NOTE #2: Here is the full list of “banned” ingredients: (i.) hydrolyzed wheat protein/peptides—considered “bad for low porosity hair and most kinkier Type 4 hair,”(ii.) panthenol/pro-Vitamin B5—because it “acts like protein” and can cause build-up, (iii.) triethanolamine (TEA) and other ethanolamines such as MEA, DEA, etc.—because these are drying alcohols derived from ethanol, which can cause long-term damage to the integrity of one’s hair with prolonged use, (iv.) mineral oil and petroleum jelly—because the residue they tend to create is difficult to remove without the use of harsh shampoos, (v.) silicones/polyquaternium—often require sulfate shampoos to remove product buildup and residue, (vi.) salts and sulfates—leave hair parched and dehydrated, and (vii.) lye, i.e., sodium (NaOH) or potassium (KOH) hydroxide—permanently damages hair after prolonged use.
  5. CLAY RINSE: I like to use bentonite clay because it is inexpensive and easily accessible. The original rough measurements for the clay rinse call for 1 cup of clay with 1½ cups of ACV (or warm distilled water), 1 TBSP of honey, and 1 TBSP of olive oil. Because I have fine hair, I used ½ cup of bentonite clay with 1 cup of very warm distilled water), 1 TBSP of honey, and 1 TBSP of extra virgin olive oil. This makes enough for two generous applications (for me). However, if you have very thick (or long) hair, I would suggest starting out with the larger measurements from the original clay rinse recipe. I apply the clay to my hair in quadrants and once again secure each quadrant into a Bantu knot when I am done. I leave the clay in my hair for 30 minutes and thoroughly rinse each quadrant, making sure not to miss my front hairline and the nape of my neck. By this time (after just ONE application), my curls are popping! Even the stubborn 4B coils above my ears and near my temples! My hair felt soft, looked SUPER defined, was COMPLETELY tangle-free, and even slightly elongated.
    NOTE: NEVER use metal bowls or spoons when using clay as it absorbs the metal and makes the mix less effective.
  6. MOISTURIZE & STYLE: After rinsing the clay thoroughly, while my hair is still wet, I applied my leave-ins of choice via the LCO method. I use the following: (i.) a mist of additional water, if necessary, or a DIY leave-in like my multi-use beauty spritz or super moisturizing lavender spritz. Then, I add (ii.) a creamy product like Care Free Curl Activator or Naturally Silk Elements Whipped Curl Cream. Last, I use (iii.) a natural oil like extra virgin olive oil or castor oil, or a serum like Garnier Fructis Triple Nutrition Miracle Dry Oil.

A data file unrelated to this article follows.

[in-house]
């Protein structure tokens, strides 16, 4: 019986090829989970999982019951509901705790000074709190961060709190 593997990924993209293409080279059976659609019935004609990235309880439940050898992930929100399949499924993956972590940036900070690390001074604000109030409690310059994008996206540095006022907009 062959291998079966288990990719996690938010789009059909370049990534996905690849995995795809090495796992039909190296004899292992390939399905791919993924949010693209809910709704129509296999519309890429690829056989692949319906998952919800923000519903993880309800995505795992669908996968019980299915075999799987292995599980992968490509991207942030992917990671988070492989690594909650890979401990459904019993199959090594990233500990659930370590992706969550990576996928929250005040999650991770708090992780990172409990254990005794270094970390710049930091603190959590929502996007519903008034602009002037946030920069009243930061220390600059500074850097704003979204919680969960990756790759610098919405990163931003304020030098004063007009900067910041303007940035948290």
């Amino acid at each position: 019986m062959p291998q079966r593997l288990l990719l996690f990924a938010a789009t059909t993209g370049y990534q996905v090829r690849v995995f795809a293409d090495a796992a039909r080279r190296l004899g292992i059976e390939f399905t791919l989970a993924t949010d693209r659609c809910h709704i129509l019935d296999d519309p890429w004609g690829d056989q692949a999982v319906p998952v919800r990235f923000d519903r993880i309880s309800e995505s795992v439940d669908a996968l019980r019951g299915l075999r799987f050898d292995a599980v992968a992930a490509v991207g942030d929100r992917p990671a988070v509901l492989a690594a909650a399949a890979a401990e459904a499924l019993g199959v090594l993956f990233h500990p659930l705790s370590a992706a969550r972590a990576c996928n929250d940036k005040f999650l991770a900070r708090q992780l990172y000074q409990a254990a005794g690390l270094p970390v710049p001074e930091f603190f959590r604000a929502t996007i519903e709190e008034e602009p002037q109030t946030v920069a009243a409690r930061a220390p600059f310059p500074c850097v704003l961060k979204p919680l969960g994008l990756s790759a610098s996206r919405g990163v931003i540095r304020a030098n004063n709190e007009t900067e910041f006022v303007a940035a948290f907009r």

7. Repeat steps 2-6: I utilized the MHM twice a week (about every 3 days) due to my busy schedule, lifestyle, and complete lack of patience in utilizing this effective but time-consuming method every day. Despite not using it every day, I used it twice a week for an entire month, and I received amazing results. if you have extremely low porosity hair like mine or hair that seriously struggles to remain hydrated or retain length in spite of your most Herculean hair care efforts, I would definitely recommend giving this hair regimen a try.

 

GENERAL GUIDELINES & TIPS

  • If you choose to try the TRADITIONAL MHM, I recommend doing this on the weekend (or your day off) so that you can get a true sense of how long it takes you (from start to finish) to do all of the steps. It takes me 3-3½ hours to do the MODIFIED version of the MHM. So, try not to start it unless you have the time to dedicate to the requisites of the regime.
  • The CLT IS NOT done every time you do the regimen. However, it can be done at any point, after starting the regimen (i.e., monthly or quarterly), depending on your hair’s needs.
  • If you have high porosity hair, consider reducing the amount of some of the ingredients or diminishing the timing of each step (i.e., instead of 30 minutes, try 15).
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Hair Talk on Hair Health, Hair Loss, and Vitamin Deficiency

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This blog post contains affiliate links (e.g., to Amazon or eBay), which means that if you click on one of the product links and place an order, I’ll receive a small commission. This helps support my blog and allows me to continue to create content like this.

Thank you for your support!

 

Most of us understand what it is to struggle on our journey to healthy hair. And, a few of us (like myself) comprehend all too well the obstacles we face and may likely always encounter on the road ahead to a luxurious mane. If you exercise, eat a nutritious diet, drink plenty of water, and avoid unhealthy hair practices, you will obtain super long, floor-length hair, right? Not so fast! Just because you do the right things at the right time doesn’t mean you will get the results you want. Watch the video below to find out why!

 

 

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2016: A Year in Rear View

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Creative Commons License by WIKIMEDIA COMMONS
Photo shared by Famartin
Photo Adapted

2016, for me, was a year of setbacks. After more than half of the year was over, I discovered that most of my hair’s lack of hydration was due to the fact that I live in a hard (to very hard) water area. Ever since I purchased a new shower filter, I have noticed an exponential reduction in split ends and single strand knots (SSKs). However, after gaining and retaining an additional three inches in length during the last quarter of the year, I lost it all (and more) due to a foolish decision to put my hair in mini twists. After that, my hair’s health declined dramatically. It’s been an uphill battle ever since to recover from fragile, damaged ends and extensive hair breakage (I lost as much as 5″ in some areas)! I’ve dusted my ends multiple times to try to get back to the status quo for my hair.